investment strategy | portfolio allocation: expect moderate returns going forward; no possibility of expanding stock market valuations: Vetri Subramaniam
January has been pretty good so far, but we’re in the middle of revenue then and the budget is only a few days ahead. How do you think the texture of the market will evolve?
We don’t think too hard about what the market might do immediately or not. From my perspective, the kind of message I would like to share is that we have had a nice rally over the last 18-20 months, valuations have reached quite rich and expensive territory. The medium-term outlook for Indian corporate earnings growth looks quite robust and solid; but there really is no room at the overall market level for valuations to rise. On the contrary, at some point we should expect a normalization of valuations. You have to have more modest expectations of the market at this stage.
Which pockets do you find highly valued or is this an overall market appeal that you have?
There are actually two parts to this. The first is that historically the overall market valuation is certainly expensive – whether you look at the Nifty500 or break it down separately into the Nifty 100 which are the large caps. The Nifty150, which is the mid cap index, and then finally the Nifty Smallcap 250. Each of these segments actually trades at quite rich valuations.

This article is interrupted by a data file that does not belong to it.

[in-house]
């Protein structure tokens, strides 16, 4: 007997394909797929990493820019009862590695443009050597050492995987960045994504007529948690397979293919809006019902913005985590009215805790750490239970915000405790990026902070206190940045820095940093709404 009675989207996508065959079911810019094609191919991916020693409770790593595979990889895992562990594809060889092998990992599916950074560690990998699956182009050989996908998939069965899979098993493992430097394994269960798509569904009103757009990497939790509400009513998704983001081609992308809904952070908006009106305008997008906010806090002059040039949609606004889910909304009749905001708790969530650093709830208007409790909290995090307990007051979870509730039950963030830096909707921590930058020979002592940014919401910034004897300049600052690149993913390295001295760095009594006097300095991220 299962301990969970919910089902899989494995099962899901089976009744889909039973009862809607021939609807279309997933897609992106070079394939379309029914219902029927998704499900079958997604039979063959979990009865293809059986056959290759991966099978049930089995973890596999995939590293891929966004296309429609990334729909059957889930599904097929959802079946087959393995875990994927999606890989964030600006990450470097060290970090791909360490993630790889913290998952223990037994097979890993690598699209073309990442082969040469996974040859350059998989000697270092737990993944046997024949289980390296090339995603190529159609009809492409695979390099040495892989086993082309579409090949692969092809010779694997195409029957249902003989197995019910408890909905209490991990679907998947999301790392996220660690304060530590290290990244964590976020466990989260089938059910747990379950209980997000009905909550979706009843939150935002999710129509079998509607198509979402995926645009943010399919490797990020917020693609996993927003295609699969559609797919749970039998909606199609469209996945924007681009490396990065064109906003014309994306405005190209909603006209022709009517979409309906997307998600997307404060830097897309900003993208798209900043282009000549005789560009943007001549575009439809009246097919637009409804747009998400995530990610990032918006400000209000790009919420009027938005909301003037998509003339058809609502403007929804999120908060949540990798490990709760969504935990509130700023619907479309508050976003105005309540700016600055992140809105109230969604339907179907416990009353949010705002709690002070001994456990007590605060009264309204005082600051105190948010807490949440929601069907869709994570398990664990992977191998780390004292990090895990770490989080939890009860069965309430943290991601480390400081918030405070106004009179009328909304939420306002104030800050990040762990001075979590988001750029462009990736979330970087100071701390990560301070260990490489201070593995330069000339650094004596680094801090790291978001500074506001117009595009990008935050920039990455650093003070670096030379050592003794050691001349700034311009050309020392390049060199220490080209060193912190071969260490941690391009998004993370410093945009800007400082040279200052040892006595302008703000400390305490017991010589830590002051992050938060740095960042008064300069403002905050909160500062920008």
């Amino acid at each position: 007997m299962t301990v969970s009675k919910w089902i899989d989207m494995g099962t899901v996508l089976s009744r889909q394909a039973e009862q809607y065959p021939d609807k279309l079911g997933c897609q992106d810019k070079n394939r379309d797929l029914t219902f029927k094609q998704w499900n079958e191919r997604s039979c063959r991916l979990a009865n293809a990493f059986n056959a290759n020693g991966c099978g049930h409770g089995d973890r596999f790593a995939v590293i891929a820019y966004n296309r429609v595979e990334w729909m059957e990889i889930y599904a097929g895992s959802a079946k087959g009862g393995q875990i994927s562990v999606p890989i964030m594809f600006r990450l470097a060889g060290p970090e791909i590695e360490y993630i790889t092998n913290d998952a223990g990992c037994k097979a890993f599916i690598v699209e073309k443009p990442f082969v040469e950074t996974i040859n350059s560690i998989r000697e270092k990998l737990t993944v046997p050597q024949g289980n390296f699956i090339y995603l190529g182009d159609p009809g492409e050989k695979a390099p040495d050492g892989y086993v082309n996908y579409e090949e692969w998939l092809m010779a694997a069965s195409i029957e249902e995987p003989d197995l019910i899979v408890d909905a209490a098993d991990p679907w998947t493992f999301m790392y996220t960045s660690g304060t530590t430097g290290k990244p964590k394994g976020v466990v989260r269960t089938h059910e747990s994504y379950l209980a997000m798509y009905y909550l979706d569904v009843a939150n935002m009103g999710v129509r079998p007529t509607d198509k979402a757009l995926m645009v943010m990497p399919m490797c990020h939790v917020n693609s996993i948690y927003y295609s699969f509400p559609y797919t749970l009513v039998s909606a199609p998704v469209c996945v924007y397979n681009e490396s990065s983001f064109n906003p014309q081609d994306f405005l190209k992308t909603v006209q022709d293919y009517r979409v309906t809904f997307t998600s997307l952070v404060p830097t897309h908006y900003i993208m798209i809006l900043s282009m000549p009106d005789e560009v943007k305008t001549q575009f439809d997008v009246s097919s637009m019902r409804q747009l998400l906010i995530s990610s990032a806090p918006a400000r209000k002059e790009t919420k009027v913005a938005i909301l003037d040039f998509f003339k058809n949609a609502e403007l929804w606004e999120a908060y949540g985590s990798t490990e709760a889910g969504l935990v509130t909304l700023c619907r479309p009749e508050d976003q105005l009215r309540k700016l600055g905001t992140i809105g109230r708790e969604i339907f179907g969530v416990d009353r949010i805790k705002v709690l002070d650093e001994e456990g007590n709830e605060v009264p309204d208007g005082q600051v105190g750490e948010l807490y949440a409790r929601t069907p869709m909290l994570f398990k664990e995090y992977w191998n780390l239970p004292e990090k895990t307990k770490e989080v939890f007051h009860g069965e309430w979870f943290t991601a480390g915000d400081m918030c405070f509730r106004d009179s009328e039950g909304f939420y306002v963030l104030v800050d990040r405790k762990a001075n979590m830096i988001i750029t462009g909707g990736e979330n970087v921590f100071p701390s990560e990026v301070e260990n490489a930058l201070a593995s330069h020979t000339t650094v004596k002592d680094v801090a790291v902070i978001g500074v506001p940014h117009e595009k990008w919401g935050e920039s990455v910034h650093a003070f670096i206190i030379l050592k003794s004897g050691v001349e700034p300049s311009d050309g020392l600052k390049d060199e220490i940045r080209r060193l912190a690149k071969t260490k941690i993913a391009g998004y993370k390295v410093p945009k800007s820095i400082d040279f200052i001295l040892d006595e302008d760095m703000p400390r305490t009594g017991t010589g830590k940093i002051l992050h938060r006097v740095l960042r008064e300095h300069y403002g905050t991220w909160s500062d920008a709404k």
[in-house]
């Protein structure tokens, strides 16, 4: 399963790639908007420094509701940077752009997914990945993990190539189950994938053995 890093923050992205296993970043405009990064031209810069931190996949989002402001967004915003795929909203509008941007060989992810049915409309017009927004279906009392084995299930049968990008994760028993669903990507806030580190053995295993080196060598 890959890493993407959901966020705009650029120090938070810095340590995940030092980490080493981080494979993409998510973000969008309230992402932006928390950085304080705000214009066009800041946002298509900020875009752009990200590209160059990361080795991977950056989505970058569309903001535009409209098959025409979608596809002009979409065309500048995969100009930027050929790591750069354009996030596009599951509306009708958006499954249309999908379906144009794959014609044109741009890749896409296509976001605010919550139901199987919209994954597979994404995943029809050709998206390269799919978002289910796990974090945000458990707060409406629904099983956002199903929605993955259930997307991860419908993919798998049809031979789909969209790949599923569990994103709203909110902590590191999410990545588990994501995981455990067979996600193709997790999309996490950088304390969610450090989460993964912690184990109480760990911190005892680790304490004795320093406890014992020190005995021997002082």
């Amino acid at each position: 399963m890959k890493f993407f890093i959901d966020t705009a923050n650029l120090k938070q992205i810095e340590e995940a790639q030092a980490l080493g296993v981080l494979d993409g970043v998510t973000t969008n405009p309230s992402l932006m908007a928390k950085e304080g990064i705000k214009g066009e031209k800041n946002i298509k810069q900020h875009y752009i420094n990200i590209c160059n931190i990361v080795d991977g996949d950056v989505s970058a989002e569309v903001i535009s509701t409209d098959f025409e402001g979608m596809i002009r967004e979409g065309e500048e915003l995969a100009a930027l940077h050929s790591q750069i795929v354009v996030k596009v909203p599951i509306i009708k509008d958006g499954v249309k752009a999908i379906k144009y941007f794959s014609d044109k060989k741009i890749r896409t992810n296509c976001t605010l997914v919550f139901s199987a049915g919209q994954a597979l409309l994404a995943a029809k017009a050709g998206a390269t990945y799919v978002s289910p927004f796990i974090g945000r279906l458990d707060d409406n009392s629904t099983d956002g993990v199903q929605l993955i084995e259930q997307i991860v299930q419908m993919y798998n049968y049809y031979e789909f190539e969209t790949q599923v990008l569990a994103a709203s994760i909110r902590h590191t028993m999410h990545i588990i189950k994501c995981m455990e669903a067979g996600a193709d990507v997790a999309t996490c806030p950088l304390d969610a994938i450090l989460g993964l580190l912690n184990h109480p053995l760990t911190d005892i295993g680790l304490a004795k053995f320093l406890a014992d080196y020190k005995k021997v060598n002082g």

Second, another way to see if the asset class is particularly attractive is to compare it to an alternative asset class which could be bonds. When we look at the forward earnings yield we get on stocks and compare it to what we get on 10-year bonds, there is a historical relationship between the two. Right now, we’re trading quite off the historical numbers, which again makes the case for equities slightly weak. So, at the aggregate level, there is a valuation problem.
You asked about pockets that might look attractive; they are still there. Some of the areas that have underperformed lately – financials, autos, pharmaceuticals – enjoy strong structural growth prospects, but they have seen fairly subdued short-term trends. This is now adequately reflected in valuations and therefore makes these sectors attractive to value investors.
Should we compare historical benchmarks and historical valuations with future valuations, because while valuations may look high, this is a forward-looking data point we compare them to after seven or eight years of depressed earnings?
You’re not necessarily comparing earnings for the last seven years. We compare forward earnings, so we already recognize what companies are likely to earn in FY23. I don’t know how you want to get away from earnings altogether. I think you’ve been in the market too long; ultimately it’s all about the earning power of companies and when you pay a very high price, you basically assume that nothing can go wrong in the next three, five, 10 years. For me, it’s the risk.